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Disconfirmation Bias: Definition, Examples and Effects

Updated: Nov 17, 2023


Disconfirmation bias is a type of cognitive bias whereby people tend to demand more evidence for, be more skeptical of, or put more effort into refuting information, beliefs, or viewpoints that contradict their own (compared to how they accept information that agrees with their existing beliefs).

When confronted with information that disagrees with their pre-existing beliefs or opinions, people influenced by disconfirmation bias will scrutinize this information more rigorously than information that aligns with their beliefs. They might look for flaws in the argument, question the credibility of the source, or seek counter-evidence. This means that disconfirmation bias is a form of motivated reasoning.


Political Beliefs: A person with strong political opinions might scrutinize statements and policies from opposing parties much more critically than those from their preferred party. They might dismiss any negative information about their favored party as biased or untrue, while readily accepting similar information about the opposition.

Social Media and News Consumption: When browsing social media or reading news articles, individuals might question the validity, source, and content of news that contradicts their beliefs but accept without question news that aligns with their viewpoints. This selective scrutiny contributes to the formation of echo chambers where only agreeable information is acknowledged.

Workplace Decisions: In a professional setting, a manager might have a favorite employee and, as a result, may dismiss negative feedback about this employee as inaccurate or irrelevant. Conversely, they may readily accept negative feedback about a less favored employee without much scrutiny.


The effects of this bias can be seen in lots of different domains. They include:

Reinforcement of Existing Beliefs: This bias often results in the strengthening of pre-existing beliefs or opinions, as it leads to dismissing or undervaluing evidence that could challenge or change these beliefs. This reinforcement can contribute to overconfidence in one's views and resistance to change.

Polarization and Echo Chambers: In social and political contexts, disconfirmation bias can contribute to the polarization of opinions. People are more likely to surround themselves with information and individuals that confirm their beliefs and to dismiss or avoid contradictory viewpoints. This leads to the formation of echo chambers, where group members reinforce each other's beliefs, potentially radicalizing their views.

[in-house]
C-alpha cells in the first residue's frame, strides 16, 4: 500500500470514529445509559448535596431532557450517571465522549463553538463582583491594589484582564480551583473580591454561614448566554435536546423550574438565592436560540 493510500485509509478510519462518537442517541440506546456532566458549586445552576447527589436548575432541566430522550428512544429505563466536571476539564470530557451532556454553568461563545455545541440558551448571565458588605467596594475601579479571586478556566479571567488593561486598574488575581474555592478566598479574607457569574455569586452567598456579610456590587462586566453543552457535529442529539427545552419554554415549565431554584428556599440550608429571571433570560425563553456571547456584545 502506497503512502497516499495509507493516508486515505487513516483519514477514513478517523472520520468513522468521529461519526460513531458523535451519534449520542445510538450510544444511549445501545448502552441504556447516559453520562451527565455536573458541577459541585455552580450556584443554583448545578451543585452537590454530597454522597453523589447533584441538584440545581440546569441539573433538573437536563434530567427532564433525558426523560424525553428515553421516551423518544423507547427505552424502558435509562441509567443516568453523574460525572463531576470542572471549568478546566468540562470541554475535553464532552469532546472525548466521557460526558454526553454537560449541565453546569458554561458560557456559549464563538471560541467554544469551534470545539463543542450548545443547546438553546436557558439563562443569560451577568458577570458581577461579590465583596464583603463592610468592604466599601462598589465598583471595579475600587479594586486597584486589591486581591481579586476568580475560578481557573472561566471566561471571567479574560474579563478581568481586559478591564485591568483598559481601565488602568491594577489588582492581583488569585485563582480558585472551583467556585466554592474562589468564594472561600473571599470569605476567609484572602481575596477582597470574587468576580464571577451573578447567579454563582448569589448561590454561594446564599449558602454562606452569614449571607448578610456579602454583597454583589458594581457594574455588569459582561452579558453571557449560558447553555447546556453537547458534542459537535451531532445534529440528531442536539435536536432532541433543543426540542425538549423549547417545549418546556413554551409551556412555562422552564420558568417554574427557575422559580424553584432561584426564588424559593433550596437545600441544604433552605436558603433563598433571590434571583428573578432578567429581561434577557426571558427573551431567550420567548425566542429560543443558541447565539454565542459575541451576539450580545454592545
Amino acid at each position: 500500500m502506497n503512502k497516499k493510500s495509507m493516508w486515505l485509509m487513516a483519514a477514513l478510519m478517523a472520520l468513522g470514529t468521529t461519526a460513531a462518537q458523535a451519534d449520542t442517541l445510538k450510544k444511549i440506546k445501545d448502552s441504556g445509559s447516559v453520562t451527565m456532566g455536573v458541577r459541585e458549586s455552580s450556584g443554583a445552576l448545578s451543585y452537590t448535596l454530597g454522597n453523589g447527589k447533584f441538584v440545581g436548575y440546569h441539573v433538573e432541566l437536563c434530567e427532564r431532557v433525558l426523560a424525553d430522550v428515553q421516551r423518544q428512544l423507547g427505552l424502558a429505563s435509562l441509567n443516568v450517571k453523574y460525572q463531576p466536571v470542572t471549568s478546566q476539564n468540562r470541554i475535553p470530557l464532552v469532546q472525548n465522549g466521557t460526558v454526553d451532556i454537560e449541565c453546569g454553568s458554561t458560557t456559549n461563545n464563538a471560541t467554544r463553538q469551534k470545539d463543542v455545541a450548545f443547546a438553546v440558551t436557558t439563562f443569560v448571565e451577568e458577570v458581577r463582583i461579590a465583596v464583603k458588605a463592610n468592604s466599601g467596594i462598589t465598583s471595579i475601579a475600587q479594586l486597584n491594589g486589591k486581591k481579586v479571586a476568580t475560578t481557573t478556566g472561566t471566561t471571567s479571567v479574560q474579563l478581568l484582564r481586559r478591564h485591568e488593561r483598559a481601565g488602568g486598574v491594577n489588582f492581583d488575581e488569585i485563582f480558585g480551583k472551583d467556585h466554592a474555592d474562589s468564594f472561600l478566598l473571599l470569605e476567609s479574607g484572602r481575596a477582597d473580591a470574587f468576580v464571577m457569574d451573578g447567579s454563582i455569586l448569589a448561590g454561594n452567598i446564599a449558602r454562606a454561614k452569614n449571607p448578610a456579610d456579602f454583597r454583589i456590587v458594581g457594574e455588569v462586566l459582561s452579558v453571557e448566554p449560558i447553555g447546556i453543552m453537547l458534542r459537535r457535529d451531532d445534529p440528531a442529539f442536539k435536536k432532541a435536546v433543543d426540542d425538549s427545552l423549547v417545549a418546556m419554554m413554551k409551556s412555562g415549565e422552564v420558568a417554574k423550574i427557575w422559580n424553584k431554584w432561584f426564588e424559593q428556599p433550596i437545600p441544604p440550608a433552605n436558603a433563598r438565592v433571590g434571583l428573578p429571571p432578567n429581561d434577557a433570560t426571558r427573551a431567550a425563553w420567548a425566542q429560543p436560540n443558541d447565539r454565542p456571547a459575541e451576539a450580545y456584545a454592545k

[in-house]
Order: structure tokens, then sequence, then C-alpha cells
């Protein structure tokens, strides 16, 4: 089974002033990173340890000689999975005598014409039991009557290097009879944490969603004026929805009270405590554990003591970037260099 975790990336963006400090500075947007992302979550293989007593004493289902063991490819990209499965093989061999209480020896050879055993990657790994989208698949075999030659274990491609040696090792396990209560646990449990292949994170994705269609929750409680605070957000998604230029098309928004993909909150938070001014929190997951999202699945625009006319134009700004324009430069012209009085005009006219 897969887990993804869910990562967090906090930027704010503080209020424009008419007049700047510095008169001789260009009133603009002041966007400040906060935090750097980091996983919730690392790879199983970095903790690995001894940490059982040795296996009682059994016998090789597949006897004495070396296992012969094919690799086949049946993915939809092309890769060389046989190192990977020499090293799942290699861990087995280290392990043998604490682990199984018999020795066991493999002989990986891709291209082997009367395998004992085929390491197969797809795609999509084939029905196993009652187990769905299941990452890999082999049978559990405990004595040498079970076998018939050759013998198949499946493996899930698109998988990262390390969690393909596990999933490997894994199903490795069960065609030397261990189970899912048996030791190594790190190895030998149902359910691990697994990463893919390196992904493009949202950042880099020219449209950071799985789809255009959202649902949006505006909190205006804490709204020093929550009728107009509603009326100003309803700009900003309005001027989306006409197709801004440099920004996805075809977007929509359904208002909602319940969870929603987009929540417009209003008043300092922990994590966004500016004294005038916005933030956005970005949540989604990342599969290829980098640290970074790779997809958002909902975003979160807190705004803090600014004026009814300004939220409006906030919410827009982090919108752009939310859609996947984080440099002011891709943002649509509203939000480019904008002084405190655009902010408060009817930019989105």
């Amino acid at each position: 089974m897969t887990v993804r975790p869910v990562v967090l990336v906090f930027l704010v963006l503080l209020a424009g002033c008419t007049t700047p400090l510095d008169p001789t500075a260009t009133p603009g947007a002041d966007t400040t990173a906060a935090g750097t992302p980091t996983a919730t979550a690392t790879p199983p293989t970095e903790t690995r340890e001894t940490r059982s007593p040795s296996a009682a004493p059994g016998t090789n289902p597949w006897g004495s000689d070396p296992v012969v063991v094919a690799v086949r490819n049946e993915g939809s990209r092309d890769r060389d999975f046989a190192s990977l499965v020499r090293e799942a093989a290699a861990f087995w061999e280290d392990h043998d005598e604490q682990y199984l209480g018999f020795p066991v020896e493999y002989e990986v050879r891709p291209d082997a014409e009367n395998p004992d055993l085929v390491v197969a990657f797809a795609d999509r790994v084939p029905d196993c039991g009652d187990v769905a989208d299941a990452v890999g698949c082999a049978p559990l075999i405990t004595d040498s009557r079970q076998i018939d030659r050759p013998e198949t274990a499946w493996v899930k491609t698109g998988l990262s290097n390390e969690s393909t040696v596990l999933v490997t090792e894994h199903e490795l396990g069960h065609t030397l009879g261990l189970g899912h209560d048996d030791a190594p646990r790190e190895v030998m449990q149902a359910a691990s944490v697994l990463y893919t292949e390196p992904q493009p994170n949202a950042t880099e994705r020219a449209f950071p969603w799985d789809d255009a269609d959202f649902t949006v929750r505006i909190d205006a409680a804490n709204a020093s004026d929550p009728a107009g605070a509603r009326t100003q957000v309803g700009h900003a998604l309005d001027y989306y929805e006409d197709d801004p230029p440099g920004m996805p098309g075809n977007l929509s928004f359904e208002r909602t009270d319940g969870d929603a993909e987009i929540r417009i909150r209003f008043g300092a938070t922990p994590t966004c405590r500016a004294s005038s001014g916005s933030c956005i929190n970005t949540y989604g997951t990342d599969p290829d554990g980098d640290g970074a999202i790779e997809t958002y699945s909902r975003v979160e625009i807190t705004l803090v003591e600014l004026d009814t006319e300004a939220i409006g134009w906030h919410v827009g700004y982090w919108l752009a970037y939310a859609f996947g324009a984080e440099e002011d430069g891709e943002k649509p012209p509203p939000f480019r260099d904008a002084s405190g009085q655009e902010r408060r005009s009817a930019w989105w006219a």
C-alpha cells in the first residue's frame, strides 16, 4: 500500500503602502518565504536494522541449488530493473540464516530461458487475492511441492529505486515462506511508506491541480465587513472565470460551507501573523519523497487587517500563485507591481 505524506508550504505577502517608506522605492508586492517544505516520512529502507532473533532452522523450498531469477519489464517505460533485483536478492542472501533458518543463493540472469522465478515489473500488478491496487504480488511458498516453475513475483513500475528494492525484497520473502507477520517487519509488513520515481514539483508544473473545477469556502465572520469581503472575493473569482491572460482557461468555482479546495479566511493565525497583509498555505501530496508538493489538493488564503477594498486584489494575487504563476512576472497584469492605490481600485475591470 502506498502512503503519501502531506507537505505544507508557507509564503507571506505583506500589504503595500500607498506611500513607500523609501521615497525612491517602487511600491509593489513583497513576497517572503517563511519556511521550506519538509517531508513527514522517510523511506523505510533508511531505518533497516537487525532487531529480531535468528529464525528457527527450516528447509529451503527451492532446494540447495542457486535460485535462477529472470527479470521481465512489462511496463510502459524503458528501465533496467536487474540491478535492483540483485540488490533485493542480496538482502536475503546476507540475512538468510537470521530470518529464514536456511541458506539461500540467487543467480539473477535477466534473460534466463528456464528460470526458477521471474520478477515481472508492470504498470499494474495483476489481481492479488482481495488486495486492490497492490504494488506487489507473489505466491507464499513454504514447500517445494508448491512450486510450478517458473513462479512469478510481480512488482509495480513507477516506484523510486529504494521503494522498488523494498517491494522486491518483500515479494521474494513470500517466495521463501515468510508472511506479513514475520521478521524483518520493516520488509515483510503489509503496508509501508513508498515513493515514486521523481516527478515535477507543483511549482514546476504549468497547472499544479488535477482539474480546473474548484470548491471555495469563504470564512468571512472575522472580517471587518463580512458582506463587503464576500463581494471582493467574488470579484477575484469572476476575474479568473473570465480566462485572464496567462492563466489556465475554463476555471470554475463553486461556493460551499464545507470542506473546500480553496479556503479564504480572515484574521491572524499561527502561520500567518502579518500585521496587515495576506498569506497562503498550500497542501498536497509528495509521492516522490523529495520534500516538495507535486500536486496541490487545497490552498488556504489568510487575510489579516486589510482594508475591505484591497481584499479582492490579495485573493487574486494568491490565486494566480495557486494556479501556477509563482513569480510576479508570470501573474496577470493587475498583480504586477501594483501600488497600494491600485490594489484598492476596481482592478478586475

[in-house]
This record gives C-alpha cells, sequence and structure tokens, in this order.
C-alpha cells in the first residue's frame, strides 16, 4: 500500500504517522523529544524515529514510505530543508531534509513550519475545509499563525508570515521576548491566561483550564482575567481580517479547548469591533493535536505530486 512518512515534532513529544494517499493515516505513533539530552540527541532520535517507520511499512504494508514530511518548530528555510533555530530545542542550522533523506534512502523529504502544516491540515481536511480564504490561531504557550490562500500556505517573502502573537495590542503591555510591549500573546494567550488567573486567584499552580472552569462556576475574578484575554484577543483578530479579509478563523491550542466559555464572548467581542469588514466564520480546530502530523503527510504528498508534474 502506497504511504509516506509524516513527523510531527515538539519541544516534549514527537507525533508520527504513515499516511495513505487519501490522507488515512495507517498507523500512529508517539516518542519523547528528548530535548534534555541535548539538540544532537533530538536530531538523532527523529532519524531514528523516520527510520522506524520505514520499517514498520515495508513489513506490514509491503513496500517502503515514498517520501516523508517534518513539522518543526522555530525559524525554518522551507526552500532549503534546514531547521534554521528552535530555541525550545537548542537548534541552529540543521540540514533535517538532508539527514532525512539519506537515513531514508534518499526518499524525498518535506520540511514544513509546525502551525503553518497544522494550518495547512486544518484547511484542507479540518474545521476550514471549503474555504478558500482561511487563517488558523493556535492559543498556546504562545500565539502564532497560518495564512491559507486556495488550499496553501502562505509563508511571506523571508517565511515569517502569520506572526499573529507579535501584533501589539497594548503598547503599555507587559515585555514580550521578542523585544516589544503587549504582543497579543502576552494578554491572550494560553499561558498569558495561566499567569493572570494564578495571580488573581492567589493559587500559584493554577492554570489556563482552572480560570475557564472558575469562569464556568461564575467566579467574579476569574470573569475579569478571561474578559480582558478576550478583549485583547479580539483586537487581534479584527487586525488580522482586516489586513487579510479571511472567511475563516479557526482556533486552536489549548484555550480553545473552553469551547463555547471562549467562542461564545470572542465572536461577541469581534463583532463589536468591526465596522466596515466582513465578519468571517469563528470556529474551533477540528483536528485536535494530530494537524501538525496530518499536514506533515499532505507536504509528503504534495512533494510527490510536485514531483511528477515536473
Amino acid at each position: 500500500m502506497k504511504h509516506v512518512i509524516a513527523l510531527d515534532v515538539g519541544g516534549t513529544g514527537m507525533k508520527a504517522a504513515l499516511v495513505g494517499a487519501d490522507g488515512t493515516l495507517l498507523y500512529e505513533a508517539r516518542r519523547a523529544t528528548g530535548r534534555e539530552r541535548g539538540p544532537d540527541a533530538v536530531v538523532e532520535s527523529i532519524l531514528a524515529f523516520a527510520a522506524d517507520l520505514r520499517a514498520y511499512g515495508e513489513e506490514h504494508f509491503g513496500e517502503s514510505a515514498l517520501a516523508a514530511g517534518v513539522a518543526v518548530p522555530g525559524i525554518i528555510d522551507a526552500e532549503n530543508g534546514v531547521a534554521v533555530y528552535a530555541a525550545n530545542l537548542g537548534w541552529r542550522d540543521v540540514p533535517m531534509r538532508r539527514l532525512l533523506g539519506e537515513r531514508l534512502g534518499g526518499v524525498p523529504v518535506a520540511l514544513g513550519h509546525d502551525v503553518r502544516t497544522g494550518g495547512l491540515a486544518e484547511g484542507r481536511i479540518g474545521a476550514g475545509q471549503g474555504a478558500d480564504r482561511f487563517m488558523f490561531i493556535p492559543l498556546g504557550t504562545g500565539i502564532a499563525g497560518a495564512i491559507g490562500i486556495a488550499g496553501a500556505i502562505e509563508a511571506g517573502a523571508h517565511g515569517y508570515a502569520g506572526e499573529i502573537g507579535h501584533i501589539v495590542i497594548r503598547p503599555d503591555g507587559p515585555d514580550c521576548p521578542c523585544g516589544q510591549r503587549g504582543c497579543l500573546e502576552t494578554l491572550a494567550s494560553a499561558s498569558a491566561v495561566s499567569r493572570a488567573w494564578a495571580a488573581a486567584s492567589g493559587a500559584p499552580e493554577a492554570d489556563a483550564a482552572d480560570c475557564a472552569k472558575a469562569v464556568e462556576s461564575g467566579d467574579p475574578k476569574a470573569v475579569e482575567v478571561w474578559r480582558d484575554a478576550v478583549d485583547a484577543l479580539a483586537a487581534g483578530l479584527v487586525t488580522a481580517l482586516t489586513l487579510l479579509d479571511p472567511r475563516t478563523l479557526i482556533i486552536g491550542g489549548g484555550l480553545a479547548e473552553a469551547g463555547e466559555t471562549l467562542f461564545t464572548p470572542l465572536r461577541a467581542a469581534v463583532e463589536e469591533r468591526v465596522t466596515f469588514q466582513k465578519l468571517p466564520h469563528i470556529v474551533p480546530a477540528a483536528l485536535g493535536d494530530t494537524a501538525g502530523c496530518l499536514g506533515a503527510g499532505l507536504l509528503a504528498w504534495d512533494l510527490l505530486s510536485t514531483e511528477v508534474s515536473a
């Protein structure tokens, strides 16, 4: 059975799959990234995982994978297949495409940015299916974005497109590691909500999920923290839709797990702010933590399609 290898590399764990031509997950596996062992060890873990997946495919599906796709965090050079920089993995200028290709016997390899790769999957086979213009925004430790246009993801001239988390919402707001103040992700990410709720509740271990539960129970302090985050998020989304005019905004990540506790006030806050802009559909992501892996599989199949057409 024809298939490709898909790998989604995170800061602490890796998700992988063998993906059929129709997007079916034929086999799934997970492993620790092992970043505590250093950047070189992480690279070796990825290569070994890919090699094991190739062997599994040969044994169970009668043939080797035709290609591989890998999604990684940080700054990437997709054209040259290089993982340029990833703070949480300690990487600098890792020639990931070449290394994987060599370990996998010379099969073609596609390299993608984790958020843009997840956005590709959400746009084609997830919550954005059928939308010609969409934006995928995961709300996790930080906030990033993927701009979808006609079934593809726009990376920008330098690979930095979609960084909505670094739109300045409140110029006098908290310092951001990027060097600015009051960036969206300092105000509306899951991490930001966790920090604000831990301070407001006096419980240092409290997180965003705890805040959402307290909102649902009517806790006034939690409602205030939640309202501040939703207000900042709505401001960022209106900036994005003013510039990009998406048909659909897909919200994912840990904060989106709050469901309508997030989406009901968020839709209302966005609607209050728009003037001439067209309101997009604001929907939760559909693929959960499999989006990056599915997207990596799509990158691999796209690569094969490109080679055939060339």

Resistance to Learning and Growth: The bias can hinder personal growth and learning, as it involves a reluctance to engage with new or challenging information. People might miss out on opportunities to broaden their understanding, acquire new skills, or adapt to changing circumstances.

Selective Exposure and Confirmation Bias: Disconfirmation bias often leads people to engage in selective exposure, seeking out information that aligns with their beliefs and avoiding contradictory information. This behavior reinforces the related bias known as confirmation bias and further limits exposure to diverse perspectives.

Impact on Public Discourse: In societal debates and public discourse, disconfirmation bias can lead to an oversimplified and confrontational style of discussion. Instead of engaging in productive disagreements, people might focus on attacking or discrediting opposing views, reducing the quality and effectiveness of public discussions. This also holds true for interpersonal conflicts.

Misinterpretation of Evidence: This bias can lead to the misinterpretation or misrepresentation of evidence, data, or facts in various fields, including science, journalism, and law. This misinterpretation can have significant consequences, influencing public opinion, policy decisions, and legal outcomes.

Do you want to expand your knowledge on this topic? Read our full, in-depth article on cognitive biases.

Do you have extra 15 minutes today? Take our fun and interactive quiz to learn which of 16 reasoning styles you use, your overall level of rationality, and what you can do now to improve your rationality skills.


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